Modern India – As against this system, modern India has stratified Indian society into five unbridgeable watertight compartments – Upper castes or caste Hindus, Scheduled Castes, Scheduled Tribes, Backward Castes and Minorities. Employment/occupation/profession now depend on number of formal degrees/ diplomas/certificates. Jobs are divided into white-collared jobs, blue-collared jobs and menial/derogatory jobs. It is the contribution of Western world, a post-industrial-revolution development.

  • Principle ofDharma” Scholars have repeatedly commented that the word ‘Dharma’ is not translatable in English. Words like law righteousness, ethics, morality all together are not enough to give justice to the meaning of Dharma. The principle of Dharma embraced within itself religion, law, duty, righteousness, morality and conformity with truth”. Along with its being a religious idea, Dharma was also a principle and a vision of an organic society, in which all participating members were independent, yet their roles complimentary. 

Dharma guides individuals to remain true and to fulfil their duties earnestly, enables different groups to act cooperatively. It  regulates the behaviour and inter-personal relationship of its component members within the society. It provides universal, practical and eternal guidelines to be followed in personal life, family life, community life, social life, professional life and national life.

Common Dharma for all – Principle of Dharma has given universal, practical and eternal guidelines to be followed in personal life, family life, community life, social life, professional life and national life. All the people in the society are governed by Dharma at all times, be it a ruler or ruled, parent or child, teacher or student or man or woman. There is a common Dharma, which is applicable to all. These are the norms and values of good conduct, which lead individuals to the path of righteousness.

Specific and separate Dharma for different sections of society – Principle of Dharma also specifies role, duties, privileges and restrictions of each role separately. It prescribes a separate Dharma appropriate to each Varna, each class and each stage of human life. Separate Dharma for different communities is based on inherent qualities, aptitude and potentialities of its members. The Dharma of Brahmin was not that of a Shudra, or the Dharma of a student not that of an old man.

Follow Swadharma – ‘Dharma’ prepares an atmosphere to inspire people to do their own duties, ‘Swadharma’ honestly. Following one’s own Dharma gives everybody else opportunities to live and prosper socially, professionally, economically, and spiritually according to their own rhythm.

Will power to follow the path of ‘Swadharma’ – Moulding life according to Swadharma is not an easy task. It requires will power and a strong character. Therefore, persons with weak faculties finds it difficult to observe Dharma. Dharma along with Karma was the means, through which a person approached the desired goal of life, the ultimate aim being salvation from the cycle of birth and death.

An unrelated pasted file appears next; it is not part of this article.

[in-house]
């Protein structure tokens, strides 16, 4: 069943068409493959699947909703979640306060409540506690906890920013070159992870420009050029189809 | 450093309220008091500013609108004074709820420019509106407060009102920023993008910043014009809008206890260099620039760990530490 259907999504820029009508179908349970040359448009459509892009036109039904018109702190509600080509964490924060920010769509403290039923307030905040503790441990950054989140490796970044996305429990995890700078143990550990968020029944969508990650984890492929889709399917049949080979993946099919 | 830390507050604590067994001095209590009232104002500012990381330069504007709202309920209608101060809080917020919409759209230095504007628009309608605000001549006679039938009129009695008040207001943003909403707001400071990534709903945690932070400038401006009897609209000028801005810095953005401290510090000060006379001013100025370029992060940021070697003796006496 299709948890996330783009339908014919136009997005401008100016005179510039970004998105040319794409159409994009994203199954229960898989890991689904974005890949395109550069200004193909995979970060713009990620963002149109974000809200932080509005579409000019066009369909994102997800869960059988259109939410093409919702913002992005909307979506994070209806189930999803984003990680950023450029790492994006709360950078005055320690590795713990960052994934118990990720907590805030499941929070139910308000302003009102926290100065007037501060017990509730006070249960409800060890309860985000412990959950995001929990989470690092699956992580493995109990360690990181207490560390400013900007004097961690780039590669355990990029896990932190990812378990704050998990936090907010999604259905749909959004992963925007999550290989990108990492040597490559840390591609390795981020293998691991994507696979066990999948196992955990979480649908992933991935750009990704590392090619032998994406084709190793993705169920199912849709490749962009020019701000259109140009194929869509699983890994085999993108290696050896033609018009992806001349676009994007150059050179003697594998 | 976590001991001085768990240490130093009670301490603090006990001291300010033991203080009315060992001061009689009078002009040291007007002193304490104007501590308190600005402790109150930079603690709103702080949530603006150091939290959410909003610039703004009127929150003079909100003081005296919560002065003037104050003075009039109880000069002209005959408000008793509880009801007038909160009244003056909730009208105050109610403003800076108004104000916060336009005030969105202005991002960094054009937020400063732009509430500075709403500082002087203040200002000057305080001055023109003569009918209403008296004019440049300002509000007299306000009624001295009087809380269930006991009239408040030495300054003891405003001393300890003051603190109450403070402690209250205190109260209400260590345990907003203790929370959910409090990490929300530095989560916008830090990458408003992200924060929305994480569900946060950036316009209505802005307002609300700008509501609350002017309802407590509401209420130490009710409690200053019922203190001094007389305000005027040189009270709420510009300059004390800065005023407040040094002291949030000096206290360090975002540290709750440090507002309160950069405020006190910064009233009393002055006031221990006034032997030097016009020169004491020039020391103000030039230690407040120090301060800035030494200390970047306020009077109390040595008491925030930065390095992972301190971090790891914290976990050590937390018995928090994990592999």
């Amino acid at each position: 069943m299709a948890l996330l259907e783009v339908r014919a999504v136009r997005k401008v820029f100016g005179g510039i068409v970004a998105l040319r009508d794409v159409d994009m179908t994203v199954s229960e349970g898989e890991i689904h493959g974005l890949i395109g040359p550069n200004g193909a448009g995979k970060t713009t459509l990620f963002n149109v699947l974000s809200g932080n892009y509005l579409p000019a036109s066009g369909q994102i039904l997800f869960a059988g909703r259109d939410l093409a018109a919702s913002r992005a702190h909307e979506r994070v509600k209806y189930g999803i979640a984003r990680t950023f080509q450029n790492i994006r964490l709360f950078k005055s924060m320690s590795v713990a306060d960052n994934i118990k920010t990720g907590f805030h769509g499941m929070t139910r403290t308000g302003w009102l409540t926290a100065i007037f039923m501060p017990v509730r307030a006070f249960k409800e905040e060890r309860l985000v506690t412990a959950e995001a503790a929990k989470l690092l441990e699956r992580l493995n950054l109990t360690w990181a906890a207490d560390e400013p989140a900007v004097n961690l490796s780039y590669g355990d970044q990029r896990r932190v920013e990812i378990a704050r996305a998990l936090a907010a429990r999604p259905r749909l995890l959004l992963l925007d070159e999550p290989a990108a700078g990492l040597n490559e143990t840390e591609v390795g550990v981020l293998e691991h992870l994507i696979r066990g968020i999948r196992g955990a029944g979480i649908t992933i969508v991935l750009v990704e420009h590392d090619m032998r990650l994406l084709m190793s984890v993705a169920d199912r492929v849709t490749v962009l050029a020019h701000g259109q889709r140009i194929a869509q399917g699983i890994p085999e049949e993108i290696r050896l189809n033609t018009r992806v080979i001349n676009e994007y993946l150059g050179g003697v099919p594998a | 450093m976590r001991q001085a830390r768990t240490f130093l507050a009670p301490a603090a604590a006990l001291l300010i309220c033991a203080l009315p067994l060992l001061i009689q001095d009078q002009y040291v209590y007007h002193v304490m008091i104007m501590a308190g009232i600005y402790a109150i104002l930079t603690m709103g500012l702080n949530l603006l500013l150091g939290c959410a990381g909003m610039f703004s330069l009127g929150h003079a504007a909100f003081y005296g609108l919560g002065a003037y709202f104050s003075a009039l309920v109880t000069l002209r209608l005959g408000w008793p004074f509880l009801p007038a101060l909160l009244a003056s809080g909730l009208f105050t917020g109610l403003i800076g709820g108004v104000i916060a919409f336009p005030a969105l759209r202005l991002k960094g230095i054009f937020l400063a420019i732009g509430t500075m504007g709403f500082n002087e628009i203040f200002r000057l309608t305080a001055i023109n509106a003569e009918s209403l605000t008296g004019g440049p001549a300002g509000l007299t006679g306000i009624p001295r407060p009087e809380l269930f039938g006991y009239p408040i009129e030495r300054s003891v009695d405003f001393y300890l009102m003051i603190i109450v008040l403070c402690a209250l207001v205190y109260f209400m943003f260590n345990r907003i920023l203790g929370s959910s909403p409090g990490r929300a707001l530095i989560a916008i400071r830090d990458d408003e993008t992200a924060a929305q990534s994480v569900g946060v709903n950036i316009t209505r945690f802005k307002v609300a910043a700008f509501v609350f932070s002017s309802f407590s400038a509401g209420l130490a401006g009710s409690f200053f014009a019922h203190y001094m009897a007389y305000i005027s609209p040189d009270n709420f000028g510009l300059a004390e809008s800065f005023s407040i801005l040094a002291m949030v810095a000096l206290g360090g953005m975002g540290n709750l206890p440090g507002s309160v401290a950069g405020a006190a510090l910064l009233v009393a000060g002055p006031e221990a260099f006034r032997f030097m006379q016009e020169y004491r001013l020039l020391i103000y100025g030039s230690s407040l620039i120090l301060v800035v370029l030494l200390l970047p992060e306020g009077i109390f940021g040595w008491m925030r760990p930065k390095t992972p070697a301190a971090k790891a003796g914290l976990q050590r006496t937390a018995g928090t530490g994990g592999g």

Hindu culture assured people that proper performance of Swadharma with honesty and sincerity assures both, worldly honour and spiritual happiness. Proper assignment and performance leads the whole society to live quality of life. While performing Swadharma without hesitation, a person gets earns a rightful place in the society and a feeling of being an integral part of the society, not an outsider to it. Proper performance of Swadharma with honesty and sincerity assures both, worldly honour and spiritual happiness.

Principle of Karma with Detachment – Whereas, Western cultures have grown around the idea of `rights‘, forming the natural foundation of human relationship, Hinduism evolves around the concept of “duty, tolerance and sacrifice”. Emphasis on duty usually makes a person or a group humble and tolerant. It makes the inequalities, prevalent in the society, tolerable to an average Indian. It ensures social harmony and prevented rivalries and jealousies. Its helps people to adjust themselves, without much difficulty, to most drastic changes. India has achieved its freedom in a peaceful manner under the leadership of Mahatma Gandhi. Hindus are basically filled with a sense of duty.

Karma, the Central Theme of Gita – Karma is the central theme of Bhagwat Gita. The Philosophy of Gita is simple. It guides people ‘Rely on one’s own Laws and Traditions. Do one’s own duties/deeds without hesitation and with complete devotion towards God, and achieve what is generally achieved by such deeds. 

Together these principles of Varna, Dharma and Karma have prepared an atmosphere of co-existence for different sections of its society – be it ruler or ruled, rich or poor; and  have held together different castes and communities having diverse languages and practices for generations – thus making unity in diversity a reality.